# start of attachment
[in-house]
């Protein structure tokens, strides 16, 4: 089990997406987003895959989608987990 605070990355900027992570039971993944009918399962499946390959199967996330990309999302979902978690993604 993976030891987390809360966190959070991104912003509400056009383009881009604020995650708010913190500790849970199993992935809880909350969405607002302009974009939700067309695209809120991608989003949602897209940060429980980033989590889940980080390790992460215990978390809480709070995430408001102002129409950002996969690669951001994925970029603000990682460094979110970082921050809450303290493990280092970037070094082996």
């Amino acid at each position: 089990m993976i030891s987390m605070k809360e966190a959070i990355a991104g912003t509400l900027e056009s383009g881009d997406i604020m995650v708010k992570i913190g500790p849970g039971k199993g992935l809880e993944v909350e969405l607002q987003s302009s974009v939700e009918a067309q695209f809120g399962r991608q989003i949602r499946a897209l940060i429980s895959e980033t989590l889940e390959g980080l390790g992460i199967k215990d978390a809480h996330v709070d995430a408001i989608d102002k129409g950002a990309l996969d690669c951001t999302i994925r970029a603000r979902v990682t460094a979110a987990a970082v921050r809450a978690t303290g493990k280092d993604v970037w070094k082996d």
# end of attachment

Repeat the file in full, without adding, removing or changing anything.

[in-house]
């Protein structure tokens, strides 16, 4: 089990997406987003895959989608987990 605070990355900027992570039971993944009918399962499946390959199967996330990309999302979902978690993604 993976030891987390809360966190959070991104912003509400056009383009881009604020995650708010913190500790849970199993992935809880909350969405607002302009974009939700067309695209809120991608989003949602897209940060429980980033989590889940980080390790992460215990978390809480709070995430408001102002129409950002996969690669951001994925970029603000990682460094979110970082921050809450303290493990280092970037070094082996």
């Amino acid at each position: 089990m993976i030891s987390m605070k809360e966190a959070i990355a991104g912003t509400l900027e056009s383009g881009d997406i604020m995650v708010k992570i913190g500790p849970g039971k199993g992935l809880e993944v909350e969405l607002q987003s302009s974009v939700e009918a067309q695209f809120g399962r991608q989003i949602r499946a897209l940060i429980s895959e980033t989590l889940e390959g980080l390790g992460i199967k215990d978390a809480h996330v709070d995430a408001i989608d102002k129409g950002a990309l996969d690669c951001t999302i994925r970029a603000r979902v990682t460094a979110a987990a970082v921050r809450a978690t303290g493990k280092d993604v970037w070094k082996d």